And besides, those who write AU stories are not writing them to make the purists happy; they are writing them to make the people who did not like the canon happy. While I failed to make one person happy, the ones who wished Lombard and Vera had lived were more than pleased with And Then There Were Two. While some purist who lacks an ff.net account and are thus unable to log in may be crying, the people who do not mind seeing an AU are crying for different reasons—for the as yet untold fates of their beloved characters. When you publish a story, you are sharing it not just with your friends; you are unleashing it for the whole world to see. And even if the purists are not happy with the way you re-wrote the canon, all that matters is your sincere love and devotion to the source (guaranteed everyone is behaving in-character, the grammar and spelling is correct, and the story is overall well-written, of course!).

In short, I am a Lombard/Vera shipper. And I am a devoted fan to ATTWN. Take it or leave it as an oxymoron.

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I've been trying to form something in reply to your very long rant/argument/essay/defense on Vera/Lombard, but all my mind comes to is: so what?

No one has to like everything another person likes. You can write your fanfiction, support your pairing, create your own AUs, whatever, it's your own thing. But since it is your own thing, not everyone is going to like it. And those who do dislike it aren't always rabid purist fans of the Agatha Christie Secret Cult of Canon FOREVERZ. Or snooty.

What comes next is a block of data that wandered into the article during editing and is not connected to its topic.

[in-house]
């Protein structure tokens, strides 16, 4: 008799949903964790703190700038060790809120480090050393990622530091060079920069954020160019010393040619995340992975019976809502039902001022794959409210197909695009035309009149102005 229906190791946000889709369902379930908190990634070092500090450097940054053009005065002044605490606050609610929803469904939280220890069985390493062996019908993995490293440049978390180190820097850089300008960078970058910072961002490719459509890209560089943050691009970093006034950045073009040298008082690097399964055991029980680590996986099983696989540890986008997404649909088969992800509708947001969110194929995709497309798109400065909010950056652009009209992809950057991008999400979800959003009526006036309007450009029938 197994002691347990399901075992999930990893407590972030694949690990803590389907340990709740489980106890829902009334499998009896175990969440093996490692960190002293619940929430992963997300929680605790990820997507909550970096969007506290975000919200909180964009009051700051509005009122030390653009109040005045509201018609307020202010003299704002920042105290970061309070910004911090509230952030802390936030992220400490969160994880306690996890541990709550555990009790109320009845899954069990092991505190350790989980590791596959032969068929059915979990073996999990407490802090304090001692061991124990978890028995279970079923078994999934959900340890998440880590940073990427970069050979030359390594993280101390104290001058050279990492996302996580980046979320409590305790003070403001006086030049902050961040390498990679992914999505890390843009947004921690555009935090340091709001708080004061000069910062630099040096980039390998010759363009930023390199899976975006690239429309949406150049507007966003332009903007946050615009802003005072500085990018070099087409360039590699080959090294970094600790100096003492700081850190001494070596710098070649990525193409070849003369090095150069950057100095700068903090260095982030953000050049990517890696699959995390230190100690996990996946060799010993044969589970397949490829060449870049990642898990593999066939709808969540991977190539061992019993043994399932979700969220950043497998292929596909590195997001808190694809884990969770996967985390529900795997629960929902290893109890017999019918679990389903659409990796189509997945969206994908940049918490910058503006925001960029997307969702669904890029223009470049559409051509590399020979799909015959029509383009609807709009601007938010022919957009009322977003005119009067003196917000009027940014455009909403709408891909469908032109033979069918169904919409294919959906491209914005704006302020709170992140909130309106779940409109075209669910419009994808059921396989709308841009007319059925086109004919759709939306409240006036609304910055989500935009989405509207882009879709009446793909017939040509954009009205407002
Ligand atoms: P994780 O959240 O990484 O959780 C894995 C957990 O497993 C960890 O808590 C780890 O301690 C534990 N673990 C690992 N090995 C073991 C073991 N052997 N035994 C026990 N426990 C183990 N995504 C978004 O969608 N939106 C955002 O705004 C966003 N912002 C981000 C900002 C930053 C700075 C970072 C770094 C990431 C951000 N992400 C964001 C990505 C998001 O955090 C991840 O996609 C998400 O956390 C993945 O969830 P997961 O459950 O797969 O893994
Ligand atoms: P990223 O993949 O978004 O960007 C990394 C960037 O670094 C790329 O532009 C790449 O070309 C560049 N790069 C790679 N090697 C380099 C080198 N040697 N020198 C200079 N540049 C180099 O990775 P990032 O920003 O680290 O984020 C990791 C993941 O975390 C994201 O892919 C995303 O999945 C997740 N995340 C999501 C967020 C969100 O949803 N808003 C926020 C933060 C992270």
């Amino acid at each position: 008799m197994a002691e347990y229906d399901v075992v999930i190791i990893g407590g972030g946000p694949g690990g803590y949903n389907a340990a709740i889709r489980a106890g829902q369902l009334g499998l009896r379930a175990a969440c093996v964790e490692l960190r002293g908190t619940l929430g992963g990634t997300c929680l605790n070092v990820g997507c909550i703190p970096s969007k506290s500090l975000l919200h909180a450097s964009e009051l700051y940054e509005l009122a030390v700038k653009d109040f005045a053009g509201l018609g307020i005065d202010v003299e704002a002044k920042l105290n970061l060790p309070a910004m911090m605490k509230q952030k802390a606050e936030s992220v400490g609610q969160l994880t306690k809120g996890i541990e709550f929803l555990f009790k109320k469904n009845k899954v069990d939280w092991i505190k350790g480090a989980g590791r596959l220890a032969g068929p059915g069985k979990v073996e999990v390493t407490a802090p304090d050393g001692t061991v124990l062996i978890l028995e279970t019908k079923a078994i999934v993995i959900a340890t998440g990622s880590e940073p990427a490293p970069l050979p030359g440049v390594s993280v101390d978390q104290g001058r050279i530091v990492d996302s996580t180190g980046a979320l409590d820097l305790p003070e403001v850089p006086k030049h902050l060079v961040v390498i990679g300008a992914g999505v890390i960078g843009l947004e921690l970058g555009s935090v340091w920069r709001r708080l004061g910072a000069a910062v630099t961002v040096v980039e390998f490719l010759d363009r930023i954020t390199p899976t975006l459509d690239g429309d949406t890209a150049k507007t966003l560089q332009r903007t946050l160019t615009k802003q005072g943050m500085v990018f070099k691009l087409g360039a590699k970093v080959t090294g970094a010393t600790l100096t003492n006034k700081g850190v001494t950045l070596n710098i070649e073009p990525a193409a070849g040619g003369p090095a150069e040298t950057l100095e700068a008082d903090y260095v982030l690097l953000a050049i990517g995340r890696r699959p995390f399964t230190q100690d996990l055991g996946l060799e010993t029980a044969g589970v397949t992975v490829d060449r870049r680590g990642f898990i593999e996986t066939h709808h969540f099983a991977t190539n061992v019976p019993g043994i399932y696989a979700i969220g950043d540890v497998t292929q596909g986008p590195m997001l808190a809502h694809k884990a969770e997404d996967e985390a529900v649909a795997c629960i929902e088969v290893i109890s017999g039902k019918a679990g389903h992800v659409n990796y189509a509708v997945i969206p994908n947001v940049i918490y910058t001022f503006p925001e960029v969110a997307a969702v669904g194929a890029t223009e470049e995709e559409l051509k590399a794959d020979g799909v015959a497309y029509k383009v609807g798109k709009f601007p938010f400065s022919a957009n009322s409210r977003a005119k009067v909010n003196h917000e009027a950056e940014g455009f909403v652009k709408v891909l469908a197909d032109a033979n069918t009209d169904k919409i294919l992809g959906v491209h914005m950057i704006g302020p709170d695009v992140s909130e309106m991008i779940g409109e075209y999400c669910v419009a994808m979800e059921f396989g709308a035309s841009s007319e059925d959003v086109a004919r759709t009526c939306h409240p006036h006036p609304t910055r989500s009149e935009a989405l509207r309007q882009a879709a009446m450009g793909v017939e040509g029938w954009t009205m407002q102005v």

Take a page from your own rant-essay-hybrid-explanation: Just because people have their own opinions doesn't make them a bad fan.

Also, hypocrisy's a bitch.

By the way, where's Wargrave in all this "surviving the island" AU?
True, people are entitled to their opinions, and I get why it would seem a tad hypocritical, but from my experience, most purists are insufferable snobs, and the purist who reviewed DID take something of a snooty tone to it, like it wasn't "The original ending was better" but "The original ending is the only true ending and all other possibilities just cannot be". In fact, to go into more detail, here are some excerpts of this person's reviews:
"Well, the story is written well, but I still stick to my belief that the original ending was the only appropriate one."

Yes, because being creative is inappropriate, because exploring the possibilities is inappropriate, because keeping an OPEN MIND is inappropriate.

"Although the plot you came up with is interesting and original, I'm not a fan of letting the last two victims live, and then examining what happens to them. (I personally think they both deserved what they got- Lombard showed no remorse, and Vera was just plain evil: even if her crime was one "for love", it was still a crime.)

The Verdict: Well-written, but an unnecessary alternate ending."

Unnecessary? Unnecessary to that critic, perhaps, but it was a story I personally felt had to be told, so it's not all that unnecessary to me.
True, there is a pinch of praise in there, but I prefer praise or criticism to be DETAILED. You, for instance, went into detail as to what exactly bothered you about my little rant and didn't go "nice essay but you're wrong and the book's ending is the only true ending", so I don't mind because you at least SAID what was wrong.
So basically, because they didn't say just what made it so well-written, it looks to me like they just threw that in to spare my precious feelings and THEN said what they truly thought. And know what's REALLY frustrating? This person is normally one of my most trusted critics, so to get no word out of him other than "good, but sorry, it ain't canon so it ain't art"...I just really, really can't stand it when purists take up a snobby attitude like that and then pretend to be nice. In fact, it was because of his little review of the first AU I published I was reluctant, even scared, to publish the second one because I feared the reaction would be much, much worse.